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Monday, October 4, 2010

Lawmakers Back Nuclear Weapons Budget Boost

From Global Security Newswire

Lawmakers Back Nuclear Weapons Budget Boost
Monday, Oct. 4, 2010

A continuing budget resolution to keep the U.S. government operating through early December provides a $624 million boost in nuclear weapons funding for the new budget year beyond the amount appropriated in fiscal 2010, the Associated Press reported Friday (see GSN, July 22; Tim Korte, Associated Press/Alamogordo Daily News, Oct. 1).

President Obama last week signed the resolution to fund federal activities for the first two months of fiscal 2011, which began Friday, Federal News Radio reported. The resolution continues only through Dec. 3 (Jolie Lee, Federal News Radio, Oct. 3).

The funding boost for the National Nuclear Security Administration represented a victory for the Obama administration, which sought the money as part of a planned elevation in nuclear weapons spending over five years, according to AP (see GSN, Feb. 19; Korte, Associated Press).

The resolution enables a significant boost in spending for work on the Chemistry and Metallurgy Research Replacement building at the Los Alamos National Laboratory in New Mexico, the Albuquerque Journal reported Friday (see GSN, Aug. 17). The facility was projected to cost $4 billion, but its final expense was still uncertain (John Fleck, Albuquerque Journal, Oct. 1).

"This bill is very good for Sandia and Los Alamos national labs because it strongly supports the key stockpile stewardship work they do," Senator Jeff Bingaman (D-N.M.) said in a press release. "It is a sign of how important the labs are and will remain to our national security," AP quoted him as saying.

Most other branches of the federal government received the same level of funding under the short-term bill as they had in the previous budget cycle, Bingaman said. He added that the NNSA spending increase would "lend strong support" to maintenance of the U.S. nuclear arsenal as lawmakers prepare to consider ratification of a new nuclear arms control treaty with Russia (see GSN, Sept. 29; Korte, Associated Press).

U.S. Secretary of State Hillary Clinton linked the spending increase to an administration bid to win ratification of the pact, the Journal reported. "I look forward to the vote in the lame duck session that will once again demonstrate the Senate joining all of its predecessors in years past to continue to support arms control [treaties]," she said (Fleck, Albuquerque Journal).

One independent watchdog said the funds could be better spent elsewhere, AP reported.

"These are not the priorities that would put people to work, provide health care or education, protect the environment, or halt what most ordinary people understand to be a continuing economic decline, with no end in sight," Los Alamos Study Group Director Greg Mello said (Korte, Associated Press).

6 comments:

Anonymous said...

It's nice to see the extra funding, but it would be even better if the extra funding was being used to fund SCIENCE rather than just bricks and mortar at our national labs.

Then, again, with the construction company Bechtel as the main "for profit" partner at LANS and LLNS, what would you expect?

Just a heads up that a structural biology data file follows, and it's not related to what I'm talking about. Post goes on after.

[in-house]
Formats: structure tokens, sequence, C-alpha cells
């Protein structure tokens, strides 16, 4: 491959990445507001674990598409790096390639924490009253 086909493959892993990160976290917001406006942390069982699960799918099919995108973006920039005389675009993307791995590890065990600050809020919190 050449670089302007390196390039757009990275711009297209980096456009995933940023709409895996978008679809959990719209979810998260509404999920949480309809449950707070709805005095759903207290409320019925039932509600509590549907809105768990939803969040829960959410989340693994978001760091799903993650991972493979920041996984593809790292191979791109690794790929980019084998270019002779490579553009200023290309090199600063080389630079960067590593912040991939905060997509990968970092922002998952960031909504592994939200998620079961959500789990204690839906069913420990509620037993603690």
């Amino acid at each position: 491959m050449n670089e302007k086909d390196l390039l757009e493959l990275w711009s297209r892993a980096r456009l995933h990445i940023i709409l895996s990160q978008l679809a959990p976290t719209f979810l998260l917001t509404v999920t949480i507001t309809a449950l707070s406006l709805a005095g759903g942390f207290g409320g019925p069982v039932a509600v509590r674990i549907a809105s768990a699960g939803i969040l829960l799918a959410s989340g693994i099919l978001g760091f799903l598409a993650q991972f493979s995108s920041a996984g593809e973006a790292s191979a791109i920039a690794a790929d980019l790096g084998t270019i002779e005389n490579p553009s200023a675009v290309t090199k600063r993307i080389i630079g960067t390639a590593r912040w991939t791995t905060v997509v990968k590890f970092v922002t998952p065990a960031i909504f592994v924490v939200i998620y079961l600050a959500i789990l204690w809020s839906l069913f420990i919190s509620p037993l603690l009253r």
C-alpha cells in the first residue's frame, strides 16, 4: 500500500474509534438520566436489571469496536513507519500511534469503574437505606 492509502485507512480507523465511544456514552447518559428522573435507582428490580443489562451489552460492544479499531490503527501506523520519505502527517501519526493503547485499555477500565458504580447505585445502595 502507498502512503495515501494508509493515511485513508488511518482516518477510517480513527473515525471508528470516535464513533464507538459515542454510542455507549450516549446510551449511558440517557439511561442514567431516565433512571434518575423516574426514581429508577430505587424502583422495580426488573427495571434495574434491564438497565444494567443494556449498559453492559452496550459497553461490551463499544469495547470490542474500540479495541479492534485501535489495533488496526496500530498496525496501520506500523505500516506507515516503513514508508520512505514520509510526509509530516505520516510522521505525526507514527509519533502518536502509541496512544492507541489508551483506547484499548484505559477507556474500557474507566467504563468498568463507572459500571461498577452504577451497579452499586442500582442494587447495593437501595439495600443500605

Anonymous said...

Will it mean any extra funds for LLNL?

Anonymous said...

I suspect the new Bechtel managers who rule the NNSA labs will be very adept at stuffing this new money into their lab "slush funds".

Anonymous said...

Back in the old days, a top post about the nuclear weapons budget undergoing an increase would have garnered dozens of replies in days. Now, unless it is about pensions or polygraphs, no one cares. Sort of backwards, it seems to me, if people really care about their jobs and about national security. Guess they no longer do. Sad. Or, possibly no one posting here these days actually works at LLNL or LANL.

Anonymous said...

October 10, 2010 8:29 PM questions why dozens of posts have not popped up concerning the larger budget for the Weapons labs. I believe there are a few factors here:

1. A good hunk of the money would be destined for LANL's CMRR. This is viewed by some as more of an aid to production rather than research. In that case, it's not something that a researcher wants to crow about.

2. This is primarily a LLNL blog and unless monies going to another site affect projects at LLNL, they aren't going to rise up in protest. Note that the weapons complex were unhappy with NIF as an expensive program that diverted funds that might have gone to other sites.

3. You'll note that Bingamin heaps praise on the budget as it brings money to New Mexico. If money were coming to California and it was mainly used to fund weapons research, Boxer and Feinstein are not going to give praise. In order for the California senators and congressmen to give LLNL support, it appears that a project must be green (the Open Campus Boondoggle) in order to gain support/praise.

We have been beaten to submission. We are marching in place and keeping our heads low since we have learned that the nail that sticks up the most gets hammered. NNSA and Bechtel have won the battle and will win the war. I'm just trying to get out alive. Not a rosy picture but as George Miller has pointed out time after time, "It is what it is!"

Anonymous said...

Poster 12:34 pm is right. Most of this extra money is destined for construction of the CMRR at Los Alamos. The research scientists who are struggling at the NNSA labs will see little of it.

It will, however, allow for people like Miller and Anastasio to crow about their "success" and plead for huge increases in their salaries for next year. They'll probably get them, too!

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